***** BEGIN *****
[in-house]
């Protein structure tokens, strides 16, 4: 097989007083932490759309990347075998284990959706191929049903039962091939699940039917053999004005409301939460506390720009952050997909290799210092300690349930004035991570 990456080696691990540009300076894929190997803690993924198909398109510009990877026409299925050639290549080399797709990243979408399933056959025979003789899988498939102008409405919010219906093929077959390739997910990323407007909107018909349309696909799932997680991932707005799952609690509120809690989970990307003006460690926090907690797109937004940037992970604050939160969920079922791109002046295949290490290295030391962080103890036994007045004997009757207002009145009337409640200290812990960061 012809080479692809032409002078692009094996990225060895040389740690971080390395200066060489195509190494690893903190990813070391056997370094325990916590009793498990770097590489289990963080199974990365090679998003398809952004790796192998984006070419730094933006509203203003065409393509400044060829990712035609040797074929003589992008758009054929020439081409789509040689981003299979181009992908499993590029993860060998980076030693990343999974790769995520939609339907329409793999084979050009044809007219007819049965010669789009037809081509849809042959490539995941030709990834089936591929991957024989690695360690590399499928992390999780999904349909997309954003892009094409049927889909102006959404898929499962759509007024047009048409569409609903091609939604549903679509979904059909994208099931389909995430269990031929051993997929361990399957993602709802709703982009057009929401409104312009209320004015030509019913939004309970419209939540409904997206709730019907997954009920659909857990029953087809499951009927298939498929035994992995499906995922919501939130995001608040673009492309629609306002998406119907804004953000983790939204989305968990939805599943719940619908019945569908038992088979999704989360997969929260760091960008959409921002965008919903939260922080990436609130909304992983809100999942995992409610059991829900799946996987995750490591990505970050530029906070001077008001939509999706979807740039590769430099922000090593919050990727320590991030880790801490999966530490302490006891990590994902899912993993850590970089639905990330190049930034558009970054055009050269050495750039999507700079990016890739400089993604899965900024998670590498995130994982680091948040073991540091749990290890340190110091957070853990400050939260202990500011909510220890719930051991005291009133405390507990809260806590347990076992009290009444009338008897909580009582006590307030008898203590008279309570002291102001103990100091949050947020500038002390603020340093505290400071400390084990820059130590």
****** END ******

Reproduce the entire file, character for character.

[in-house]
């Protein structure tokens, strides 16, 4: 097989007083932490759309990347075998284990959706191929049903039962091939699940039917053999004005409301939460506390720009952050997909290799210092300690349930004035991570 990456080696691990540009300076894929190997803690993924198909398109510009990877026409299925050639290549080399797709990243979408399933056959025979003789899988498939102008409405919010219906093929077959390739997910990323407007909107018909349309696909799932997680991932707005799952609690509120809690989970990307003006460690926090907690797109937004940037992970604050939160969920079922791109002046295949290490290295030391962080103890036994007045004997009757207002009145009337409640200290812990960061 012809080479692809032409002078692009094996990225060895040389740690971080390395200066060489195509190494690893903190990813070391056997370094325990916590009793498990770097590489289990963080199974990365090679998003398809952004790796192998984006070419730094933006509203203003065409393509400044060829990712035609040797074929003589992008758009054929020439081409789509040689981003299979181009992908499993590029993860060998980076030693990343999974790769995520939609339907329409793999084979050009044809007219007819049965010669789009037809081509849809042959490539995941030709990834089936591929991957024989690695360690590399499928992390999780999904349909997309954003892009094409049927889909102006959404898929499962759509007024047009048409569409609903091609939604549903679509979904059909994208099931389909995430269990031929051993997929361990399957993602709802709703982009057009929401409104312009209320004015030509019913939004309970419209939540409904997206709730019907997954009920659909857990029953087809499951009927298939498929035994992995499906995922919501939130995001608040673009492309629609306002998406119907804004953000983790939204989305968990939805599943719940619908019945569908038992088979999704989360997969929260760091960008959409921002965008919903939260922080990436609130909304992983809100999942995992409610059991829900799946996987995750490591990505970050530029906070001077008001939509999706979807740039590769430099922000090593919050990727320590991030880790801490999966530490302490006891990590994902899912993993850590970089639905990330190049930034558009970054055009050269050495750039999507700079990016890739400089993604899965900024998670590498995130994982680091948040073991540091749990290890340190110091957070853990400050939260202990500011909510220890719930051991005291009133405390507990809260806590347990076992009290009444009338008897909580009582006590307030008898203590008279309570002291102001103990100091949050947020500038002390603020340093505290400071400390084990820059130590």